As Wichita school board members got their first detailed look at a proposed budget Monday, a few words kept popping up: Scary. Frightening. Tight. Really tight.
The $648 million budget for 2015-16 – about $35 million less than last year’s budget and $4 million less than last year’s expenditures – cuts some programs and expenses, raises property taxes and freezes teacher pay.
“There isn’t a whole lot, other than people, that we can start cutting after this,” said board member Sheril Logan. “And that scares me.”
Board members voted Monday to publish the budget and set a public hearing and final vote for Aug. 24.
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If approved, the district’s mill levy would increase by 2.86 mills, about $33 a year on a house that is valued at $100,000. The proposed increase includes a one-year, 0.42-mill special assessment tax to finance about $1 million worth of infrastructure around the new Southeast High School.
The budget presumes another enrollment increase for Wichita, though it won’t translate to additional state funding. It also presumes increased costs for transportation, utilities, special education, food service and other categories.
Jim Freeman, the district’s chief financial officer, directed schools to cut at least 10 percent of nonpersonnel expenses. Among those cuts, which total about $6.5 million districtwide, was the elimination of parent involvement workers at elementary schools.
“That’s concerning to me, because we know that the No. 1 indicator for student success, far above anything we control, is the involvement of parents in their (children’s) education,” said board member Joy Eakins.
“We can say whatever we want about equipment and mileage and services, and people will blow those things off. But this hits the classroom. This hits students.”
Freeman noted that about $1.2 million of the projected aid for Wichita schools may not come through if assessed property valuations don’t meet projections. If that happens, he said, the district will have no other choice than to make midyear cuts.
“It’s going to be a very tight year,” he said. “I don’t know how many times I can say that.”
Earlier in the meeting, former state school board member Walt Chappell urged board members to “increase productivity” among teachers and staff by increasing student-teacher ratios. He cited state data that showed that over the past 11 years, Wichita’s enrollment increased by about 4 percent, while the number of employees increased 16.7 percent.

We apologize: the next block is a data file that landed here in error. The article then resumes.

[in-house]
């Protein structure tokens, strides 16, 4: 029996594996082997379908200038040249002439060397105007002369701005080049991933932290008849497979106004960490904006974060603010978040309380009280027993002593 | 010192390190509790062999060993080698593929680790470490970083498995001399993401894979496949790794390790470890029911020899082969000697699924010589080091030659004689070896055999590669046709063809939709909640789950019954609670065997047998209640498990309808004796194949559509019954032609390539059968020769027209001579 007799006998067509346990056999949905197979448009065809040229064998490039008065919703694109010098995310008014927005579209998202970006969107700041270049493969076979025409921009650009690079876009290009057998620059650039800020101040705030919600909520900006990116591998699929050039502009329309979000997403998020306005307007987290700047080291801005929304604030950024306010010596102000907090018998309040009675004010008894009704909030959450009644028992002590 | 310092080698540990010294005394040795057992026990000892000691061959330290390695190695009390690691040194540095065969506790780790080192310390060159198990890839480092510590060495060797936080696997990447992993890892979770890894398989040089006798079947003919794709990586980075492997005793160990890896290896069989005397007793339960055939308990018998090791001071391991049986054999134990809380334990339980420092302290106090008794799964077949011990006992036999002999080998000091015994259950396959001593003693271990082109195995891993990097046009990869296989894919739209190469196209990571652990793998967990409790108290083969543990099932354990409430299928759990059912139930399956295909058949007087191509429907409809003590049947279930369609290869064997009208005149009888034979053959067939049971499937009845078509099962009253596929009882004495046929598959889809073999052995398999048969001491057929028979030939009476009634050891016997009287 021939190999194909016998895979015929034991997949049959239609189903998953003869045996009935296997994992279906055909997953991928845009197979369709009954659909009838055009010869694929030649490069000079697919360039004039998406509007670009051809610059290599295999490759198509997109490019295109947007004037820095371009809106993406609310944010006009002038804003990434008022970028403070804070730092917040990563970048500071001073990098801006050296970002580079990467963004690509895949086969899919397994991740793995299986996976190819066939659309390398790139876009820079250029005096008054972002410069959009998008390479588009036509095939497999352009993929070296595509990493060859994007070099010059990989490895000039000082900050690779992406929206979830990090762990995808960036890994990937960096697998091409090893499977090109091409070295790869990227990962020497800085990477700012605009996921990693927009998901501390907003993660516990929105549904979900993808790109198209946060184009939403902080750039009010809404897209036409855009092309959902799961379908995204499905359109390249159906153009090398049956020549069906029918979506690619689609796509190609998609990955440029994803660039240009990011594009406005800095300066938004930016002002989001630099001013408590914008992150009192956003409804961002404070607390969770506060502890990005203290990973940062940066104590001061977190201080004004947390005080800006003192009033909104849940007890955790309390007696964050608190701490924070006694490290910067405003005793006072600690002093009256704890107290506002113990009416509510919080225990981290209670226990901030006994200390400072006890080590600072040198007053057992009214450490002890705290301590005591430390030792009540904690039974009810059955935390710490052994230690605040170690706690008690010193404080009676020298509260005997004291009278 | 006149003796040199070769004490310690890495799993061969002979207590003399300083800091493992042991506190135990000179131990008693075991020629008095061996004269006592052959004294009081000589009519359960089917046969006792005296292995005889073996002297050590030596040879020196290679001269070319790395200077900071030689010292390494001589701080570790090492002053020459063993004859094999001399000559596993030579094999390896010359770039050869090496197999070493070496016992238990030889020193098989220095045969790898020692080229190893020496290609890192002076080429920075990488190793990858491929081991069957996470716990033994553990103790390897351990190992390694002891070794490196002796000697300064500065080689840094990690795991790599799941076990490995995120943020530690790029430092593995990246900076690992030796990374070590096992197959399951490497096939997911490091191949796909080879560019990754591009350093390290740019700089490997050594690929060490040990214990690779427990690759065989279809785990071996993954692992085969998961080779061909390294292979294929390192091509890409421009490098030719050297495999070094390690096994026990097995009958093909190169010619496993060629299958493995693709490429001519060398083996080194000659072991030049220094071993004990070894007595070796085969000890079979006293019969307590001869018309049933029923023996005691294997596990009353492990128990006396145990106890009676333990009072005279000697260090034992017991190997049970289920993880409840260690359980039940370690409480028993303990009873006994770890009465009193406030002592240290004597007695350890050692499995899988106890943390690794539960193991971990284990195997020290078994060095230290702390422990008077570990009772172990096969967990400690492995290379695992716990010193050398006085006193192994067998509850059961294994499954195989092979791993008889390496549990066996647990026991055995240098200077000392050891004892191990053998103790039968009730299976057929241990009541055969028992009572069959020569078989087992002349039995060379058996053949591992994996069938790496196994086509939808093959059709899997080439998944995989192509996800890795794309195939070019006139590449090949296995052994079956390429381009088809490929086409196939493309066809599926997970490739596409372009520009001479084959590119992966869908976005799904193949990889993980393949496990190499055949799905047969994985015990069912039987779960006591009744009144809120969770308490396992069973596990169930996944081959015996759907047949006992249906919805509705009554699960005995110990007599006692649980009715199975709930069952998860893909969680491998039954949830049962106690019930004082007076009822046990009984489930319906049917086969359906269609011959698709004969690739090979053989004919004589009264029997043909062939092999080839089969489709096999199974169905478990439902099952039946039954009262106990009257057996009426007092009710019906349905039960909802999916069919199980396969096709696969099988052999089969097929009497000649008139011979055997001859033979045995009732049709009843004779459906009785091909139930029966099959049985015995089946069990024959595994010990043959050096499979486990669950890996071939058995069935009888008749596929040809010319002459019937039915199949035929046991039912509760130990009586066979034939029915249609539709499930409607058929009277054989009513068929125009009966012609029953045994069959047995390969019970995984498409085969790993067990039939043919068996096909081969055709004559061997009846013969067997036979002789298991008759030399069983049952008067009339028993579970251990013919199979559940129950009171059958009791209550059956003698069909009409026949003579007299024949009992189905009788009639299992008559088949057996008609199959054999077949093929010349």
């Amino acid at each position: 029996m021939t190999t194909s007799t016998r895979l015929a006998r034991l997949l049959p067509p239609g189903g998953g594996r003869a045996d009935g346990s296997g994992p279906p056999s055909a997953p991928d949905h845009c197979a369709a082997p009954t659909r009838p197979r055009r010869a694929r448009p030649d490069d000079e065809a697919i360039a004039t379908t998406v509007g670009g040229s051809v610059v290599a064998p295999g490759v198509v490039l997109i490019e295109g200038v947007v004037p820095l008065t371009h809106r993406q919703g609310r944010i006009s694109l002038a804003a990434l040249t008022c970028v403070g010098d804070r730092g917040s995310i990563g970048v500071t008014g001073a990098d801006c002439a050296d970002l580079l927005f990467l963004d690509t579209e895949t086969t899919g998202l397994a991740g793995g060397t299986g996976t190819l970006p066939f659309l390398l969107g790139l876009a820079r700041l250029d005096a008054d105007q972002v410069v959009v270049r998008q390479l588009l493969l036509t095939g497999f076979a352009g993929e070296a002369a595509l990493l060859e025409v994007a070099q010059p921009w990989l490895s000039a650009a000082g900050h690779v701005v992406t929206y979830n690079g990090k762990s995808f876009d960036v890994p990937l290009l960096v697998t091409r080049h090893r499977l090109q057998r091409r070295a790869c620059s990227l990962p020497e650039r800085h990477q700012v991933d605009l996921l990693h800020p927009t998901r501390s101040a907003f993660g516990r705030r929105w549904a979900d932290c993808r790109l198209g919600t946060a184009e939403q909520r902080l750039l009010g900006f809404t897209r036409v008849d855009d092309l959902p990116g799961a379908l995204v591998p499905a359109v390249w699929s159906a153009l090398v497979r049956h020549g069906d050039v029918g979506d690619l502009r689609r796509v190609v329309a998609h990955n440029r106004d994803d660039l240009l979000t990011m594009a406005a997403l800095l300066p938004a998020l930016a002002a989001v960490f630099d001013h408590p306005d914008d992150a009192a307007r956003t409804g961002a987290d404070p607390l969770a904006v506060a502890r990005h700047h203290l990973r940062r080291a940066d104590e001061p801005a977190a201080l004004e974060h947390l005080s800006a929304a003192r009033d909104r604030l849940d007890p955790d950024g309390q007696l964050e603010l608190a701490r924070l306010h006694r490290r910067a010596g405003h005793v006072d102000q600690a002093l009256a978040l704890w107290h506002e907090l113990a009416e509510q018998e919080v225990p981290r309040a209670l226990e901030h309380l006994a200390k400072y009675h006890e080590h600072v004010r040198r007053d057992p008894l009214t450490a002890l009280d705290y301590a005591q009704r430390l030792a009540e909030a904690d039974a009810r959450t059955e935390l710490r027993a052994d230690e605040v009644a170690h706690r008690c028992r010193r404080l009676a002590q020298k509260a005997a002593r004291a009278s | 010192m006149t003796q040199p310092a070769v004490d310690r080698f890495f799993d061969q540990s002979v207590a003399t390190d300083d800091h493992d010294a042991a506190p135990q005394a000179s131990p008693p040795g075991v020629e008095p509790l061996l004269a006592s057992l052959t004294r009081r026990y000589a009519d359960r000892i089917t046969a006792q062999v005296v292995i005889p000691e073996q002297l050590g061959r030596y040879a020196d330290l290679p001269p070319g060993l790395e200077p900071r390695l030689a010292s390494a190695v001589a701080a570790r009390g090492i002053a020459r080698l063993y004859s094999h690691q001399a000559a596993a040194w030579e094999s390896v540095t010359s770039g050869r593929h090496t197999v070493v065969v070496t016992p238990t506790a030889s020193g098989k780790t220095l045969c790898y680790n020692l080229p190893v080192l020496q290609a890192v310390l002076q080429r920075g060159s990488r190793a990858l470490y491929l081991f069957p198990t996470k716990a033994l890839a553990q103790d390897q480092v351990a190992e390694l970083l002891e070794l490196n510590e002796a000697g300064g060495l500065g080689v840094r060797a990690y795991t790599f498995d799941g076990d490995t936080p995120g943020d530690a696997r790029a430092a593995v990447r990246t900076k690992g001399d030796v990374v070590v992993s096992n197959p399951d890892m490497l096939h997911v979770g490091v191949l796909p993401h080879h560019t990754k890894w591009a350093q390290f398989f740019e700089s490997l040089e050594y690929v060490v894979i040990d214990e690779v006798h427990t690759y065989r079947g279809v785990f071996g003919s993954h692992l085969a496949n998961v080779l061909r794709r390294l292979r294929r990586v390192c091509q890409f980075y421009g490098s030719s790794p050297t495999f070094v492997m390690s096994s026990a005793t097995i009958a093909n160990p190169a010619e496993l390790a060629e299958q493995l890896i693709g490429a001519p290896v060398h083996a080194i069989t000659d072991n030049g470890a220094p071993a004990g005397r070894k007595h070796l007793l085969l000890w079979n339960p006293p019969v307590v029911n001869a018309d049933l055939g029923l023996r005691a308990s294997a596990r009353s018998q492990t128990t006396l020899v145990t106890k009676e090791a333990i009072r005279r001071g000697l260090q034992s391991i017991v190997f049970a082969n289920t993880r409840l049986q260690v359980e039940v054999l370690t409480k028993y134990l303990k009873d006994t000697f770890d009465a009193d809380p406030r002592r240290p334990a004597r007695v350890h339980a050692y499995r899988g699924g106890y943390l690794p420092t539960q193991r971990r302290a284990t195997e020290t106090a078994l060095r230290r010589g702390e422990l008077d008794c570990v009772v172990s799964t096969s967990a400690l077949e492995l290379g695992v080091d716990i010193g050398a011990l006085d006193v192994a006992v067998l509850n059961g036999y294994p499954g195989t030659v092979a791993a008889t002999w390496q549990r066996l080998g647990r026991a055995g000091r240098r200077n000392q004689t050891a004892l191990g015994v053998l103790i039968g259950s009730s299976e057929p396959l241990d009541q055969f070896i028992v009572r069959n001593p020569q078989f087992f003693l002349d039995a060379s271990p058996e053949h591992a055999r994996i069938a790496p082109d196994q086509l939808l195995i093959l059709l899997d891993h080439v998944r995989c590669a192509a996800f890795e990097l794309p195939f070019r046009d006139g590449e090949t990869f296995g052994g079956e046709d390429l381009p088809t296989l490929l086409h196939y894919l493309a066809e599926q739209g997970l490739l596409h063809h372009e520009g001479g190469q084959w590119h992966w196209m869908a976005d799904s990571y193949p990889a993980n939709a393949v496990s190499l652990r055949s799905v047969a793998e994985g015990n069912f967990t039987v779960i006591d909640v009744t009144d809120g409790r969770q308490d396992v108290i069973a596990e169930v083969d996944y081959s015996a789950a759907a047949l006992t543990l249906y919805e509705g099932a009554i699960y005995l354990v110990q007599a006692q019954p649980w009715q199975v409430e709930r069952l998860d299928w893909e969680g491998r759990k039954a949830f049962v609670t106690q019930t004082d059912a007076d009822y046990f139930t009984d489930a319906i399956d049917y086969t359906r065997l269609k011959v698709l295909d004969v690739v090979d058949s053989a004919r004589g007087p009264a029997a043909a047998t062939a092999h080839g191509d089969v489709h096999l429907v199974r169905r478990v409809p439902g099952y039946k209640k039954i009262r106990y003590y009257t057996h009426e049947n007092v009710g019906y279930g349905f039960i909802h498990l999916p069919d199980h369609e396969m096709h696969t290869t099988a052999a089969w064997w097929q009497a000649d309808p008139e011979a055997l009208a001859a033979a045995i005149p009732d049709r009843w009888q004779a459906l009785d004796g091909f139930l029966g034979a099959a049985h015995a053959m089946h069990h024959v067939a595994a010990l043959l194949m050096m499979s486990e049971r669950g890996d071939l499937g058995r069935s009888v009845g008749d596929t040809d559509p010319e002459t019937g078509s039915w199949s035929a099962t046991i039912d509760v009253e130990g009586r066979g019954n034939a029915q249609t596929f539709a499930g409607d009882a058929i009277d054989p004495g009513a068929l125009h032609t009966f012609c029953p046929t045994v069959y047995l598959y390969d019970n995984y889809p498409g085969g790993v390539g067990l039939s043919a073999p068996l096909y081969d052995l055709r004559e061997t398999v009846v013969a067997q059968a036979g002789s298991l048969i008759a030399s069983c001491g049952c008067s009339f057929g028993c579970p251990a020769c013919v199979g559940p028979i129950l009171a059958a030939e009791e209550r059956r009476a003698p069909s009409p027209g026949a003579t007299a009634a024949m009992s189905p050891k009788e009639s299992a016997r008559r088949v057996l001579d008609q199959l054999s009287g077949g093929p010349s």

“Please find ways to reduce the cost of instruction before you consider any increase in taxes,” he said. “This community cannot stand an additional tax increase.”
Board president Betty Arnold asked Chappell to stay for the budget presentation and discussion, then asked Wichita superintendent John Allison to address several of Chappell’s points.
Allison said overall student-teacher ratios can be misleading because certain classes, such as special education and some technical education classes, are much smaller than others.
“It’s not just as simple as taking A divided by B and coming up with an assumption,” he said.
In other business Monday, school board members approved another $1.1 million in expenses for the new Southeast High School.
The new school’s $60 million price tag does not include furnishings, lockers, science lab supplies, technology or many other things necessary for the high school to open, Allison told board members recently.
On Monday, the board voted to approve contracts with four vendors for food service equipment, gymnasium bleachers, gym scoreboards and stage curtains and rigging. The items will be paid for out of the district’s capital outlay fund.